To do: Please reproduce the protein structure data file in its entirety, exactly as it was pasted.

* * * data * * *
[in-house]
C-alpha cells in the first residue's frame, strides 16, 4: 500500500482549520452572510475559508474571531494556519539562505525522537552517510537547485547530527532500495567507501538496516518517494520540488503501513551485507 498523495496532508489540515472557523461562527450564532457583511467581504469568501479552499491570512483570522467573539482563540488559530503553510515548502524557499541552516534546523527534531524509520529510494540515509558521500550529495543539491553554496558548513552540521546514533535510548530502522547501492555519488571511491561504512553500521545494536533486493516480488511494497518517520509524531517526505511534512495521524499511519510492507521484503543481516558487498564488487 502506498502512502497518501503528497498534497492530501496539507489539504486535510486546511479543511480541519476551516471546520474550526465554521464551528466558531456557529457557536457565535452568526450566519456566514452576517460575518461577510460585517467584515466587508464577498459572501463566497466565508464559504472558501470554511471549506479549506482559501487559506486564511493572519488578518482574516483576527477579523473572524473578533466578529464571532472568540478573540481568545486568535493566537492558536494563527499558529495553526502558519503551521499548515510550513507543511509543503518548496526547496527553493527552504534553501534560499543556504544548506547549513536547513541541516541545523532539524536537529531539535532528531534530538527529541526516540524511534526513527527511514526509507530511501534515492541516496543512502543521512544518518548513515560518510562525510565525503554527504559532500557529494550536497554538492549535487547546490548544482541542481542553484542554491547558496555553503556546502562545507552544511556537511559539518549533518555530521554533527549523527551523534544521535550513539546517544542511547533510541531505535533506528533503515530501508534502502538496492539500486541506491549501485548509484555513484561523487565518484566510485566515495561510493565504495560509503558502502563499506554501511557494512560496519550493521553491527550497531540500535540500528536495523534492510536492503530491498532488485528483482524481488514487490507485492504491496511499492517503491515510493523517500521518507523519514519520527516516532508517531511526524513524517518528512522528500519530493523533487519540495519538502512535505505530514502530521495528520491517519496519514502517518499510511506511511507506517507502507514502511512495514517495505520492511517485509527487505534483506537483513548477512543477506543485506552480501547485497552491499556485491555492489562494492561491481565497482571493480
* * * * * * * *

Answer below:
[in-house]
C-alpha cells in the first residue's frame, strides 16, 4: 500500500482549520452572510475559508474571531494556519539562505525522537552517510537547485547530527532500495567507501538496516518517494520540488503501513551485507 498523495496532508489540515472557523461562527450564532457583511467581504469568501479552499491570512483570522467573539482563540488559530503553510515548502524557499541552516534546523527534531524509520529510494540515509558521500550529495543539491553554496558548513552540521546514533535510548530502522547501492555519488571511491561504512553500521545494536533486493516480488511494497518517520509524531517526505511534512495521524499511519510492507521484503543481516558487498564488487 502506498502512502497518501503528497498534497492530501496539507489539504486535510486546511479543511480541519476551516471546520474550526465554521464551528466558531456557529457557536457565535452568526450566519456566514452576517460575518461577510460585517467584515466587508464577498459572501463566497466565508464559504472558501470554511471549506479549506482559501487559506486564511493572519488578518482574516483576527477579523473572524473578533466578529464571532472568540478573540481568545486568535493566537492558536494563527499558529495553526502558519503551521499548515510550513507543511509543503518548496526547496527553493527552504534553501534560499543556504544548506547549513536547513541541516541545523532539524536537529531539535532528531534530538527529541526516540524511534526513527527511514526509507530511501534515492541516496543512502543521512544518518548513515560518510562525510565525503554527504559532500557529494550536497554538492549535487547546490548544482541542481542553484542554491547558496555553503556546502562545507552544511556537511559539518549533518555530521554533527549523527551523534544521535550513539546517544542511547533510541531505535533506528533503515530501508534502502538496492539500486541506491549501485548509484555513484561523487565518484566510485566515495561510493565504495560509503558502502563499506554501511557494512560496519550493521553491527550497531540500535540500528536495523534492510536492503530491498532488485528483482524481488514487490507485492504491496511499492517503491515510493523517500521518507523519514519520527516516532508517531511526524513524517518528512522528500519530493523533487519540495519538502512535505505530514502530521495528520491517519496519514502517518499510511506511511507506517507502507514502511512495514517495505520492511517485509527487505534483506537483513548477512543477506543485506552480501547485497552491499556485491555492489562494492561491481565497482571493480